Artist Managers

Everyone has heard about a famous singer and his manager fighting it out in court over missing money. That's why there is something exceptional about the relationship between manager and artist.

The manager is the person who deals with the day-to-day happenings, works with the recording studio, has meetings with the song publisher, negotiates with the concert promoter, calls the airlines, and the communicates with fan clubs. The manager is the eyes and ears of the star, a person who can basically go anywhere without being recognized.

Because of the work that they do, they are able to make between 15-25 percent of what the artist is making. Here is a more comprehensive list of people or firms that managers deal with:

  • Booking agents
  • Airlines
  • Merchandisers
  • Publishers
  • Record companies
  • Lawyer
  • Accountant
  • PR companies

There is no detail too mundane, too personal, for the manager to do. The manager might need to pick up the dry cleaning one minute, and assist in negotiating a big deal in the next. Functioning at times almost like a parent, the manager has to be sure the artist gets up in the morning, makes it to the next appearance, makes excuses if the artist is late, gives the artist advice about what he/she should wear, advises the artist, but in the end, is totally loyal and without question.

The manager has to defend the artist at times, be the voice of reason, and help the artist be the person they are rather than being caught up in the fame and all of the trappings it brings.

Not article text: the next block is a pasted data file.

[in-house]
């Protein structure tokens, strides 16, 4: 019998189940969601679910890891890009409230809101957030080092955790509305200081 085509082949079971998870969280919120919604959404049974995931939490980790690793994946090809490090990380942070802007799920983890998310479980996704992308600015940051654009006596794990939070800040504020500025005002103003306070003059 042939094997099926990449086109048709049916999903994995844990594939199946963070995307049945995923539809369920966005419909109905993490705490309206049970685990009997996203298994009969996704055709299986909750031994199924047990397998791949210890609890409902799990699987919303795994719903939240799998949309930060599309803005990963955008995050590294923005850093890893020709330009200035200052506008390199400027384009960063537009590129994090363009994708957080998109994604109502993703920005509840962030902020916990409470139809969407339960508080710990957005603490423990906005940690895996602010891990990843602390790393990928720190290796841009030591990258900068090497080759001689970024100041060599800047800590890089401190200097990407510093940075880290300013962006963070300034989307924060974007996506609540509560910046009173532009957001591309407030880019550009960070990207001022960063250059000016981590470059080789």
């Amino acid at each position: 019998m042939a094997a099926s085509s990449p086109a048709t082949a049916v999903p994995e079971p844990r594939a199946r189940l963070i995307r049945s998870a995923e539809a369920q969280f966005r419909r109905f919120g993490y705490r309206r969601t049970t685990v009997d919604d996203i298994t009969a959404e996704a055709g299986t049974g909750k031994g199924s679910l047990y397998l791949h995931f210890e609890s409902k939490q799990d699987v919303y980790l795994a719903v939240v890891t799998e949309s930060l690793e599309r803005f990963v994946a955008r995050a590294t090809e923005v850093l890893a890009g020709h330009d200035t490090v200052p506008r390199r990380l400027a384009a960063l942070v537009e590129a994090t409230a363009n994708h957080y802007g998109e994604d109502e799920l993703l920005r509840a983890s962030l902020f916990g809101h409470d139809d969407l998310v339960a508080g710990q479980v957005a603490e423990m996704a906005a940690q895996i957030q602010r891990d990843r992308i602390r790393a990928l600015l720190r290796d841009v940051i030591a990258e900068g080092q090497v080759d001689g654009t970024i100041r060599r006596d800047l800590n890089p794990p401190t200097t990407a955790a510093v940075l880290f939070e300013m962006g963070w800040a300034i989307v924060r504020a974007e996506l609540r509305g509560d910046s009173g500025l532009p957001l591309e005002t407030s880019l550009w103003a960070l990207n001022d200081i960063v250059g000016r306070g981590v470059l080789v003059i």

Some managers are working through a large management agency; others are on their own. Some started out as roadies and then moved to tour managers. Many have learned everything they know on the job. Many go to small dives at night to listen to new talent and then when they have heard something they like, they ask the band if they need representation. Sometimes the manager's position comes about because of a long-term friendship that preceded success.

A manager is basically a very good businessman in every sense of the word and believes in the client. This is important because the manager's earnings is directly tied to the artist's success.

The job is not going to be 9:00 to 5:00. There are especially late nights and weekend work. There are sudden demands and interruptions. There is stress. The manager needs to be able to take it in stride, be organized, and deal with what the job throws at him/her.